The kids up until and including those in Grade 5 look so small and little, and they’re fearful and not really sure what's happening. And they were made to feel comfortable immediately at Kandalore. And then picking them up, whether it's one or two weeks later, depending on if it was a pandemic year or not, to just see the improvement in their confidence and just that feeling that they would like to go back next year, [it’s great]. And I think the counsellors really instilled that sense of trying everything and to test your limits and explore your comfort zone. I really noticed a difference in all my kids when they were younger and a real transformation, especially if they were able to go for two weeks, which they did outside of the pandemic year.
For my daughter, who just went for a month for the first time as a 15-year-old, it's a classic story, but I felt like she came back transformed with a big increase in her confidence. She used to be or is traditionally a little less outgoing than her mom, at least. She came home with wonderful stories to tell, an increased confidence, and an increased ability to make new friends and feel comfortable in new groups. I think the canoe trip and the adversity and the weather changes and all that helped as well. And I think really good role modelling on the part of the counsellors also helped the kids.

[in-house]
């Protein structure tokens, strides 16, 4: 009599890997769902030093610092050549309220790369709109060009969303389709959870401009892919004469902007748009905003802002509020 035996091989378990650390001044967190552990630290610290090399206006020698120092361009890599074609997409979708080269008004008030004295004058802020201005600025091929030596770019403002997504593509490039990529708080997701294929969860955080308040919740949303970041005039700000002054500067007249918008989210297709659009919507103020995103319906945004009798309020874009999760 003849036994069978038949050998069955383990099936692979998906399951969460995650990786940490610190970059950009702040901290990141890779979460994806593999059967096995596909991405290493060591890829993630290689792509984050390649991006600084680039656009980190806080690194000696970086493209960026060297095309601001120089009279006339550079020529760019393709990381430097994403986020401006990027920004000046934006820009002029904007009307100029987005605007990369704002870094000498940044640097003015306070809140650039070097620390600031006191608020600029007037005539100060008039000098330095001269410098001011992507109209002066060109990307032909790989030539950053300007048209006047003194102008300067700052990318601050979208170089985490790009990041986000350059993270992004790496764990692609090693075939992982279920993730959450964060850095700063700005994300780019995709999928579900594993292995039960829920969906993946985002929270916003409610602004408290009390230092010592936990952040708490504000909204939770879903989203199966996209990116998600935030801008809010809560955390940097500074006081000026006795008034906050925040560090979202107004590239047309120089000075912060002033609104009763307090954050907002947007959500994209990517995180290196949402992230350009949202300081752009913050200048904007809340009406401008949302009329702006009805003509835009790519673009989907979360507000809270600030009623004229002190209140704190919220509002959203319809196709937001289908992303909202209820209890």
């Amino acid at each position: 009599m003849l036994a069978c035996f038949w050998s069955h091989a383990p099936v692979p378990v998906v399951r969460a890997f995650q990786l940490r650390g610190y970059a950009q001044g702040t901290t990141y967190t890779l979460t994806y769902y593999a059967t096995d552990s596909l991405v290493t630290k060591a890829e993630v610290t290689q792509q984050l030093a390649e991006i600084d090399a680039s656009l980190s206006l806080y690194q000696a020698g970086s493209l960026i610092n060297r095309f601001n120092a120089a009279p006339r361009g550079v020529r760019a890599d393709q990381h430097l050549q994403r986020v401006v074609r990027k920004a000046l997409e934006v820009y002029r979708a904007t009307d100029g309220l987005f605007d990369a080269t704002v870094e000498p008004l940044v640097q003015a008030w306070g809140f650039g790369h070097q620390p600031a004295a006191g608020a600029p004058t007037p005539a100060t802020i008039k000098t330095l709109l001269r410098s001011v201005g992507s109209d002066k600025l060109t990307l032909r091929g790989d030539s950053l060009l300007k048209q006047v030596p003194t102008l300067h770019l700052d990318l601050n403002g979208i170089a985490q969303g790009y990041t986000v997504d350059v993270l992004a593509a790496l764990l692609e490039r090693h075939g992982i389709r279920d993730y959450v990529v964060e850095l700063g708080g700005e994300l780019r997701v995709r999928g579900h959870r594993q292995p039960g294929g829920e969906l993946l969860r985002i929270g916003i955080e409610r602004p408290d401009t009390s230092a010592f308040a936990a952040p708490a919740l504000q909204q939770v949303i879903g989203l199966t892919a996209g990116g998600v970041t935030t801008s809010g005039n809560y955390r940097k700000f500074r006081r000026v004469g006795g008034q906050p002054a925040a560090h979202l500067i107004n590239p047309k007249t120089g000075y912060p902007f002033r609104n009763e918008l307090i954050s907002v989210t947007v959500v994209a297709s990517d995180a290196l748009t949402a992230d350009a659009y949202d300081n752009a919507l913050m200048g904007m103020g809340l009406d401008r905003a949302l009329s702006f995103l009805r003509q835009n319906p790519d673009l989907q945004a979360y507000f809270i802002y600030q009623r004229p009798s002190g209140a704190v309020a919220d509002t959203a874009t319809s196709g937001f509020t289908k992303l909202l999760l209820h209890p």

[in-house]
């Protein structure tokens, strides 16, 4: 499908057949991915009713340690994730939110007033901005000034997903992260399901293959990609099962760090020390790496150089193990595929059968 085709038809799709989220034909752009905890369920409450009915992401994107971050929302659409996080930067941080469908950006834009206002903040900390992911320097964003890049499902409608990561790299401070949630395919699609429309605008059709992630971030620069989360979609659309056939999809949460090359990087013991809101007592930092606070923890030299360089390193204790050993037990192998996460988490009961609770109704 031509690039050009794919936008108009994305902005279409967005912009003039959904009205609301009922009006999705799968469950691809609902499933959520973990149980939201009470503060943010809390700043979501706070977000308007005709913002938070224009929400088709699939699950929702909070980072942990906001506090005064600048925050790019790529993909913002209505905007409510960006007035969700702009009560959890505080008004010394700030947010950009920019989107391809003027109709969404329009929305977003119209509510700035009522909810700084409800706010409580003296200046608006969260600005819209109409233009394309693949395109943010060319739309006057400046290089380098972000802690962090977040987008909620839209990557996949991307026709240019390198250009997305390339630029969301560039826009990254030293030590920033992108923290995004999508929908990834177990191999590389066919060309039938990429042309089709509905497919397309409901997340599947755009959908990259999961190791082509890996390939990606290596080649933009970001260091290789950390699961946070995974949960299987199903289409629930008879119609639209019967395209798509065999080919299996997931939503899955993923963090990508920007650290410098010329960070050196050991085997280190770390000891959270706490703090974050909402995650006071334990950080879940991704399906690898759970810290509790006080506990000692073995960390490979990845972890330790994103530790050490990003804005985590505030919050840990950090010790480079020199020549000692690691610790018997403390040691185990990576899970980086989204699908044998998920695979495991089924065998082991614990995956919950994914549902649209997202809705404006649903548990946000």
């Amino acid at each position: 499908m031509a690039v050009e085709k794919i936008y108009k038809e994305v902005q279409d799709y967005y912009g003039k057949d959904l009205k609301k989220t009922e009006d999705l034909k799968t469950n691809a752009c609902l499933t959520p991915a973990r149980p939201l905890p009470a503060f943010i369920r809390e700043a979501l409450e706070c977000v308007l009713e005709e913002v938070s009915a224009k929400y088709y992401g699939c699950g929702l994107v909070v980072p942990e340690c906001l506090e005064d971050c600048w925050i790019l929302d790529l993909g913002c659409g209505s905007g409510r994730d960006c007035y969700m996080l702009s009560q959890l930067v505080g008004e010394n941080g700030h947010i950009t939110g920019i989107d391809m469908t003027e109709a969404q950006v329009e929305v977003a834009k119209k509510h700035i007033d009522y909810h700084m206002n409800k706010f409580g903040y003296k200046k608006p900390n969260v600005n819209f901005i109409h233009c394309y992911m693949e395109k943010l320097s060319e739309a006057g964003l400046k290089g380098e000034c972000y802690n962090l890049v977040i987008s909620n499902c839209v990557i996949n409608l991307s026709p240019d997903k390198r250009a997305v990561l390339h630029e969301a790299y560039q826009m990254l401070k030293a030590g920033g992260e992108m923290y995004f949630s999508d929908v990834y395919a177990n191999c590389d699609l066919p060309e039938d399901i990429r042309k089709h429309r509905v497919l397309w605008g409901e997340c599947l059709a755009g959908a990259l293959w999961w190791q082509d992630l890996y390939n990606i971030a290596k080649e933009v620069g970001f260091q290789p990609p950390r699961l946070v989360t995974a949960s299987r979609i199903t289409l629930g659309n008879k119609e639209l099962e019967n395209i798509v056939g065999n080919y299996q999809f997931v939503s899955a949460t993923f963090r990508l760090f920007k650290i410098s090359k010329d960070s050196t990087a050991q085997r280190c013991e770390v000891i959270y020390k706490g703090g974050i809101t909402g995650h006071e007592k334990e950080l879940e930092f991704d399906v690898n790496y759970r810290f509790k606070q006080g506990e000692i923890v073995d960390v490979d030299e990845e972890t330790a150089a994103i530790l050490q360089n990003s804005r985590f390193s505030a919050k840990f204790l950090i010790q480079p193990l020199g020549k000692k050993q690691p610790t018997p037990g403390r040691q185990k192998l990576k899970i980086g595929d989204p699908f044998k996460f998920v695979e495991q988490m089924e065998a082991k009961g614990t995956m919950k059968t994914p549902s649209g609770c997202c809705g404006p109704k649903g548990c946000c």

My 15-year-old daughter was especially attached to her counsellors and really got a lot from her relationships with them, which was great. And then I would say probably most impressive was the transformation I saw in my son after the one-month explorer trip. I can't say enough good things about that. He really came back and as a 17-year-old boy, he was able to articulate that it was truly a life-changing experience for him.
I think we'd all like to spend a month on the water right now, especially as we come through the pandemic. It was a very healing experience, especially at this time in history. But I think that it would have been amazing, regardless.